Yes---what it would be worth is a different question.
Joseph A. Lo Piccolo, Esq.
Immediate Past President, Criminal Courts Bar Association 11'-12'
Hession Bekoff & Lo Piccolo
1103 Stewart Ave, Suite 200
Garden City, NY 11530
516-408-3666 (o) / 516-408-3833 (f)
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It is possible. That does not mean that the testimony will be extremely helpful. That would depend on numerous factors.
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The DA could call the person who admitted as a witness but what is in it for that person?
I am a former federal and State prosecutor and now handle criminal defense and personal injury/civil rights cases. Feel free to check out my web site and contact me at (212) 577-9797 or via email at Eric@RothsteinLawNY.com. I was named to the Super Lawyers list as one of the top attorneys in New York for 2012. No more than 5 percent of the lawyers in the state are selected by Super Lawyers. The above answer is for informational purposes only and not meant as legal advice.
Anyone's eyewitness account is permissible in court. It is up to the finder of fact (judge or jury) to decide how much weight to give to that testimony.
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Based upon the limited information provided (btw don't post any more details on a website such as this), I wholly agree with NY counsel who have responded thus far. The situation you ask about gets considerably more problematic if both friends have been charged with the same offense(s). If you or your friend or both have been charged you guys need competent legal advice without delay.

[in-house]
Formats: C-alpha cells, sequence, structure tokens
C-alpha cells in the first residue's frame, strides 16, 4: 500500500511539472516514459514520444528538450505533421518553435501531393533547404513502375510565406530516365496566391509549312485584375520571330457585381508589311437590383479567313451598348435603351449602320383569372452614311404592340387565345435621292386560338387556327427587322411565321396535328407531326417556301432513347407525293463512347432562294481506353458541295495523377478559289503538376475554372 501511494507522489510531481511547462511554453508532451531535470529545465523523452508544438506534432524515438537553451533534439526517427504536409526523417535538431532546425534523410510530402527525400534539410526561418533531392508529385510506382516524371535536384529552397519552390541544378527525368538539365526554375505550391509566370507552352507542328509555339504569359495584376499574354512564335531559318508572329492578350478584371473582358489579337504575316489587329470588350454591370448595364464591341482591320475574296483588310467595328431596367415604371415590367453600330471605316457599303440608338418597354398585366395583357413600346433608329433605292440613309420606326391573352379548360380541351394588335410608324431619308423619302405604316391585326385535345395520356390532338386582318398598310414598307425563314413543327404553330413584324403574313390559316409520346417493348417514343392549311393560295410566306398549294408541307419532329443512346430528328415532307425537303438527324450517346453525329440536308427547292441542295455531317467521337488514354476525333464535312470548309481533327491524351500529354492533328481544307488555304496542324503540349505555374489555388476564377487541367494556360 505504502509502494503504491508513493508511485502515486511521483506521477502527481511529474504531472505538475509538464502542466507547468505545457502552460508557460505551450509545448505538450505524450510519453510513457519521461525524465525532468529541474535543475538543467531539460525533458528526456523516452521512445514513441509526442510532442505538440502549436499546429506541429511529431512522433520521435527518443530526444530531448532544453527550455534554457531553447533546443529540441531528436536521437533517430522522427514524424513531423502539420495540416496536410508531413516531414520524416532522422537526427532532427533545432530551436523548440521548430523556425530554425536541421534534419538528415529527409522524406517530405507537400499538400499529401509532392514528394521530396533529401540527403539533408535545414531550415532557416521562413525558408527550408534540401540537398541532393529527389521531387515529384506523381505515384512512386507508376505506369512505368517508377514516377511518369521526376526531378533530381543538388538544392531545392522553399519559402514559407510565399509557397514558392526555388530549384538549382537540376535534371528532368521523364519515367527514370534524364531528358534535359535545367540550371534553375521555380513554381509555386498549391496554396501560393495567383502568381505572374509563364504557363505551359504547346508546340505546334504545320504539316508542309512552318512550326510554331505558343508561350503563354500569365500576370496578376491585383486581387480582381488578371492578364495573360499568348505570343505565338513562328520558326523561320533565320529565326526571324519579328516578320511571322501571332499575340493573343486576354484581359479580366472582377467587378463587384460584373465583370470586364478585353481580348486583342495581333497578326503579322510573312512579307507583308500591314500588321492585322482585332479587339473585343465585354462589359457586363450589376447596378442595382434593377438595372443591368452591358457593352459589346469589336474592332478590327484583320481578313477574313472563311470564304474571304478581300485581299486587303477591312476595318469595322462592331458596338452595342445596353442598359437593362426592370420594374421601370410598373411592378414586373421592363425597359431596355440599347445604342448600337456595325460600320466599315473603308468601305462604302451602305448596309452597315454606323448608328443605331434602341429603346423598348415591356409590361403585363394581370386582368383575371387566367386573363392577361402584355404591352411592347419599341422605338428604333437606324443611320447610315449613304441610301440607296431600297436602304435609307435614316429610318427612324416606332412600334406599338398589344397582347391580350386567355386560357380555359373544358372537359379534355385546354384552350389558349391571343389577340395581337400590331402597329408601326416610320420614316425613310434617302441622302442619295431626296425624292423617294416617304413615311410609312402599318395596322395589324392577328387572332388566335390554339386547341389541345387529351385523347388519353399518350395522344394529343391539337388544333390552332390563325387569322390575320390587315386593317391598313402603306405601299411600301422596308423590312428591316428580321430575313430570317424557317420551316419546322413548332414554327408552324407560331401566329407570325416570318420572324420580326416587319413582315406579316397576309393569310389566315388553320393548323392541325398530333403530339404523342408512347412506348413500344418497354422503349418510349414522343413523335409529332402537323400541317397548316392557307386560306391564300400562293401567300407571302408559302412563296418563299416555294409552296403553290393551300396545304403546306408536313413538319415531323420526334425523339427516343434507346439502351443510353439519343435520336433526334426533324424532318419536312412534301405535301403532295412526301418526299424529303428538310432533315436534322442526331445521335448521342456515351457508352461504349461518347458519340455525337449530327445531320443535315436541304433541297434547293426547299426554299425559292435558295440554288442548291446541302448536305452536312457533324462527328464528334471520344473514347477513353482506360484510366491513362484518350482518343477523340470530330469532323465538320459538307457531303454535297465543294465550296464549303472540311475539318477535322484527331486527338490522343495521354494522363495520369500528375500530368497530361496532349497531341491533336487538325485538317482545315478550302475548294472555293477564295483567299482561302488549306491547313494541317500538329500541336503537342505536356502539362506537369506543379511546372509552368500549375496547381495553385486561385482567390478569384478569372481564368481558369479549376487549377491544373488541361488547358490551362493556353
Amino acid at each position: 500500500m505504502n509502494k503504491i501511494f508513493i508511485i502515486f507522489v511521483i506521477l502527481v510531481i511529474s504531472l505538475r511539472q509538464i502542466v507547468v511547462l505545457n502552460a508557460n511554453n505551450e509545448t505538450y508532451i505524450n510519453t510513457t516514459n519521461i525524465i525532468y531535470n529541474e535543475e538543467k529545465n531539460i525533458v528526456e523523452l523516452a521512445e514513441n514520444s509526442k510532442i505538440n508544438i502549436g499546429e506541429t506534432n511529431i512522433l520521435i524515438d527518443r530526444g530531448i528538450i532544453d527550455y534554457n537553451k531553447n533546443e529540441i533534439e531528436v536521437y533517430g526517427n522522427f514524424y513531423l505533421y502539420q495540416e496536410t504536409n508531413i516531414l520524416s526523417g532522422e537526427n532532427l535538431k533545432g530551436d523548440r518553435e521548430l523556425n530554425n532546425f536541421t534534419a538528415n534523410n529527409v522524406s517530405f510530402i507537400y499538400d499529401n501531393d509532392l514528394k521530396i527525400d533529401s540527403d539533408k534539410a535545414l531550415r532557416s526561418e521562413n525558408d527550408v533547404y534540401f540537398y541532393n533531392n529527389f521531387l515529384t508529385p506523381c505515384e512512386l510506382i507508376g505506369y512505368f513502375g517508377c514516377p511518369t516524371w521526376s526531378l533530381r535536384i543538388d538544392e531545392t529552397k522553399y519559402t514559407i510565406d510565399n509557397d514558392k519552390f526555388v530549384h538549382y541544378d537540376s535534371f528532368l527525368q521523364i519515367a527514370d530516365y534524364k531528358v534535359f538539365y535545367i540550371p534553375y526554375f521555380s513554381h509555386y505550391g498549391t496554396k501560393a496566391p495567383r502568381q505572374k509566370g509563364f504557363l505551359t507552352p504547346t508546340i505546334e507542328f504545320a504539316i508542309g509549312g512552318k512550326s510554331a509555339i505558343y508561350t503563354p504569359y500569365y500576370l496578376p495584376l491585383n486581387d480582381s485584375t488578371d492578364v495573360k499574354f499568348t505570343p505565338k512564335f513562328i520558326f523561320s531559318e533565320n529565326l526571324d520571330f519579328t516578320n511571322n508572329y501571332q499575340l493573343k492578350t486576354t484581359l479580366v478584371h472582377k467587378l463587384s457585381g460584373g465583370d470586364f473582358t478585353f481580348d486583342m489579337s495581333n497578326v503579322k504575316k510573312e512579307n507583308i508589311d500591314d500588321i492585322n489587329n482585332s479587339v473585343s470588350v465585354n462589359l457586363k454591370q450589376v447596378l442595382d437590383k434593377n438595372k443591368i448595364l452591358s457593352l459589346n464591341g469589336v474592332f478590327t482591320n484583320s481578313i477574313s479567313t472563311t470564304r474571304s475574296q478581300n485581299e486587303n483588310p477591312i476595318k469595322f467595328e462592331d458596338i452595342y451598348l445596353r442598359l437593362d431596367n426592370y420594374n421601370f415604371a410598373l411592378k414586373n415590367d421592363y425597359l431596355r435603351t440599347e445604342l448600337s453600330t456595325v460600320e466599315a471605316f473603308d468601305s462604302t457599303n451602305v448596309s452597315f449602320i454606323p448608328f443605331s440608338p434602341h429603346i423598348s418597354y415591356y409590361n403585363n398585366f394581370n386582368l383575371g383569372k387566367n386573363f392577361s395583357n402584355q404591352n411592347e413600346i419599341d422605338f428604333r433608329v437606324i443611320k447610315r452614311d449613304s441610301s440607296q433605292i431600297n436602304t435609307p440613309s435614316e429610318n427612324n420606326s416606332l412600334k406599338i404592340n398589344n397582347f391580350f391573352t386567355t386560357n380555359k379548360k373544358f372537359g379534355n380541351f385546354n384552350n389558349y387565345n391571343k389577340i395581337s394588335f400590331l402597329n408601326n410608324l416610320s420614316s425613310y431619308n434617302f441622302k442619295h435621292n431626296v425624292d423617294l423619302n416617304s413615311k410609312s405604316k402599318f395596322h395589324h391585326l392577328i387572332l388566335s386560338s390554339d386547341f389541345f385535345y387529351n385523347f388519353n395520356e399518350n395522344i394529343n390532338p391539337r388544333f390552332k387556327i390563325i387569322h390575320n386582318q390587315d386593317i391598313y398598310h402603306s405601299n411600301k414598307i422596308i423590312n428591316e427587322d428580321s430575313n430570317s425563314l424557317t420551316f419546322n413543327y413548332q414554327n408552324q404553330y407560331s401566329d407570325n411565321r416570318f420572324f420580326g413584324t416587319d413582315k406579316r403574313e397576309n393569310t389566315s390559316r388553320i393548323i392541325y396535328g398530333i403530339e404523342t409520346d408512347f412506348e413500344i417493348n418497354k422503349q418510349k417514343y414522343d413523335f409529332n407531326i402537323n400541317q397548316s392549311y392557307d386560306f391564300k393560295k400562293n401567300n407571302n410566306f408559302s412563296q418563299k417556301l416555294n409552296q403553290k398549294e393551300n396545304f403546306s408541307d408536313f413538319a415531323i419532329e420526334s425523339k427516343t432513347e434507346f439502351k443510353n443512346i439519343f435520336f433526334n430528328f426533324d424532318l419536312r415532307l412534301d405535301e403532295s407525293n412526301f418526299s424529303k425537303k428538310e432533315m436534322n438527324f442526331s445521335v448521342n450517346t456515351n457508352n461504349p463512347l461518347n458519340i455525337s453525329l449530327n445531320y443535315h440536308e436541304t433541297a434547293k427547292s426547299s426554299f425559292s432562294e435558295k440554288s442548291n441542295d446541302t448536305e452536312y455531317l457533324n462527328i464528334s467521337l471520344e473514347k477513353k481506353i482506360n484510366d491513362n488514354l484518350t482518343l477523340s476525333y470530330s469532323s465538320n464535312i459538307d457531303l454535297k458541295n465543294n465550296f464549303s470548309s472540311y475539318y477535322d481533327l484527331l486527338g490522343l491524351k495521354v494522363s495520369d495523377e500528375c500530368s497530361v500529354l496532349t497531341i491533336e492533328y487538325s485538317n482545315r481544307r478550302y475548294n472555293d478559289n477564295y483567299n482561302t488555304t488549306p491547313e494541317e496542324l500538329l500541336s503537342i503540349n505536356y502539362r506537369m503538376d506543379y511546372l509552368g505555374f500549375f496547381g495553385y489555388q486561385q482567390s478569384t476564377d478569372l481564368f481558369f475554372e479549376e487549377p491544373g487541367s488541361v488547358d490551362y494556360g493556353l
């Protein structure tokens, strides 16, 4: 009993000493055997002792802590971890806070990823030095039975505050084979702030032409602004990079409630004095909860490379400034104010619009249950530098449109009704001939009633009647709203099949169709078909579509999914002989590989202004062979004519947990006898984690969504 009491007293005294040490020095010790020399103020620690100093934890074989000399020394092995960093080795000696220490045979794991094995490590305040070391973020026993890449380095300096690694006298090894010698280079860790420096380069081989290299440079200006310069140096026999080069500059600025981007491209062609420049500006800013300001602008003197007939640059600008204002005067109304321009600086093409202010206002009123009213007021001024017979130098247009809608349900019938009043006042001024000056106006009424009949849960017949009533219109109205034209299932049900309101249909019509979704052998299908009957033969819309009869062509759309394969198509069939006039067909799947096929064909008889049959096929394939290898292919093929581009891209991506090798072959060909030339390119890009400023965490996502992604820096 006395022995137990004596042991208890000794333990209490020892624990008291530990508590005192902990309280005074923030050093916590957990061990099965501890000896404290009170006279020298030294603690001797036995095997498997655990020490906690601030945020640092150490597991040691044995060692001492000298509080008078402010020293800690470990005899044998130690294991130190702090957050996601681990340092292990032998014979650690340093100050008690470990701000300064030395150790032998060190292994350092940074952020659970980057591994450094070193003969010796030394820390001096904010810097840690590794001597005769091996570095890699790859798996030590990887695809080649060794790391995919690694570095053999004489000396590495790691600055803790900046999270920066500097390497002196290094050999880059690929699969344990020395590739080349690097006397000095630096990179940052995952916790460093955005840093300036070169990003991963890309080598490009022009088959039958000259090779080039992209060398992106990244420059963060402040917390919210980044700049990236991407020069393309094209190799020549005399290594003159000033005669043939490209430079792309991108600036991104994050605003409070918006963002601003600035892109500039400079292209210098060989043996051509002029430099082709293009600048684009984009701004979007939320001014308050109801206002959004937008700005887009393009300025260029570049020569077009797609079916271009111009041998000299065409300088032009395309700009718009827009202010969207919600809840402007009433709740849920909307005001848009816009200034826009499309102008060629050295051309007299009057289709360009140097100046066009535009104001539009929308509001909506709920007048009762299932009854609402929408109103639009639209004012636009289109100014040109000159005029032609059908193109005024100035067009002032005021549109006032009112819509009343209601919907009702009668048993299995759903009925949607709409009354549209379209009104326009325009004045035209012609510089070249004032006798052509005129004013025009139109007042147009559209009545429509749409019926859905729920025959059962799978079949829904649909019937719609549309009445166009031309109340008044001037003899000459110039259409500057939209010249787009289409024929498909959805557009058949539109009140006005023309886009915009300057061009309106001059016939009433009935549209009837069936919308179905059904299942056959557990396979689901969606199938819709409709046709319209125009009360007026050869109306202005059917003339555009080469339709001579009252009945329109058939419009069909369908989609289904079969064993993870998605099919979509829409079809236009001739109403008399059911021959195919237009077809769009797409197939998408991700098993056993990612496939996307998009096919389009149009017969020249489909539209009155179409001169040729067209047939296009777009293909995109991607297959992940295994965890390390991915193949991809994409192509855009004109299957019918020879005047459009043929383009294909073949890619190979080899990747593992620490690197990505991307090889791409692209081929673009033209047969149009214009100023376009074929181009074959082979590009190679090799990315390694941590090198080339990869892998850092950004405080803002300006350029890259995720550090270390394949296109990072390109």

:It probably is biased, but that goes to whether or not a jury/judge ought to believe it, not whether the testimony can be given. If you are one of these "friends," you should be talking to your own lawyer, not posting on AVVO.
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Sounds like some kind of "thought experiment" or logic puzzle ("one of them is lying, and one is telling the truth, which one")?
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While it is legally permissible, this usually only occurs where the admitting friend is cooperating with the State. The lawyer for the denying friend should be able to discredit the testimony based on the benefits being received by the admitting friend as a motive to lie.
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